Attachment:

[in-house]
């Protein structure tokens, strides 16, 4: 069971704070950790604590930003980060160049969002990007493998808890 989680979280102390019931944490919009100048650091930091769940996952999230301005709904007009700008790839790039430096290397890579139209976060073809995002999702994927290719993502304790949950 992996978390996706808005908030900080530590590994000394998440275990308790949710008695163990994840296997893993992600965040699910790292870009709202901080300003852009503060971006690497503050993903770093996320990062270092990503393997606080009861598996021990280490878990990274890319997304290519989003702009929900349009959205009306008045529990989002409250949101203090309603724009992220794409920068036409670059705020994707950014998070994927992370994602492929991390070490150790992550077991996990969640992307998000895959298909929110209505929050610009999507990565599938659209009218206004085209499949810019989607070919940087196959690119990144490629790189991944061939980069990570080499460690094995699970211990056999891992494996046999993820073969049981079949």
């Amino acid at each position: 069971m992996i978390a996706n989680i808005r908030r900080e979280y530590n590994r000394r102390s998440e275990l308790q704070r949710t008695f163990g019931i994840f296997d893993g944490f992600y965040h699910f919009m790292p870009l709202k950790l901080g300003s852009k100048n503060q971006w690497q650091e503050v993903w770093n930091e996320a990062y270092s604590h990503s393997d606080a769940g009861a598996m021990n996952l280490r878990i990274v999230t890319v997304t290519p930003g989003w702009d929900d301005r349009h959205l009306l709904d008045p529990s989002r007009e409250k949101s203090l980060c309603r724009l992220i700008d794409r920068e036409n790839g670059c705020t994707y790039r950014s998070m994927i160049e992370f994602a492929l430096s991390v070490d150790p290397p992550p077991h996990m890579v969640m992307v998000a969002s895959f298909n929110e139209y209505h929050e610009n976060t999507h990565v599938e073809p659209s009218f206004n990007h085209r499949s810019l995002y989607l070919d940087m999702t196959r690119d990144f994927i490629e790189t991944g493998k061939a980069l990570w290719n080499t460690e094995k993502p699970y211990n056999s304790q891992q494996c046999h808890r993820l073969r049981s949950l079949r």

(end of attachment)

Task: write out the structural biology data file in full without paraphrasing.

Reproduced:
[in-house]
């Protein structure tokens, strides 16, 4: 069971704070950790604590930003980060160049969002990007493998808890 989680979280102390019931944490919009100048650091930091769940996952999230301005709904007009700008790839790039430096290397890579139209976060073809995002999702994927290719993502304790949950 992996978390996706808005908030900080530590590994000394998440275990308790949710008695163990994840296997893993992600965040699910790292870009709202901080300003852009503060971006690497503050993903770093996320990062270092990503393997606080009861598996021990280490878990990274890319997304290519989003702009929900349009959205009306008045529990989002409250949101203090309603724009992220794409920068036409670059705020994707950014998070994927992370994602492929991390070490150790992550077991996990969640992307998000895959298909929110209505929050610009999507990565599938659209009218206004085209499949810019989607070919940087196959690119990144490629790189991944061939980069990570080499460690094995699970211990056999891992494996046999993820073969049981079949």
């Amino acid at each position: 069971m992996i978390a996706n989680i808005r908030r900080e979280y530590n590994r000394r102390s998440e275990l308790q704070r949710t008695f163990g019931i994840f296997d893993g944490f992600y965040h699910f919009m790292p870009l709202k950790l901080g300003s852009k100048n503060q971006w690497q650091e503050v993903w770093n930091e996320a990062y270092s604590h990503s393997d606080a769940g009861a598996m021990n996952l280490r878990i990274v999230t890319v997304t290519p930003g989003w702009d929900d301005r349009h959205l009306l709904d008045p529990s989002r007009e409250k949101s203090l980060c309603r724009l992220i700008d794409r920068e036409n790839g670059c705020t994707y790039r950014s998070m994927i160049e992370f994602a492929l430096s991390v070490d150790p290397p992550p077991h996990m890579v969640m992307v998000a969002s895959f298909n929110e139209y209505h929050e610009n976060t999507h990565v599938e073809p659209s009218f206004n990007h085209r499949s810019l995002y989607l070919d940087m999702t196959r690119d990144f994927i490629e790189t991944g493998k061939a980069l990570w290719n080499t460690e094995k993502p699970y211990n056999s304790q891992q494996c046999h808890r993820l073969r049981s949950l079949r």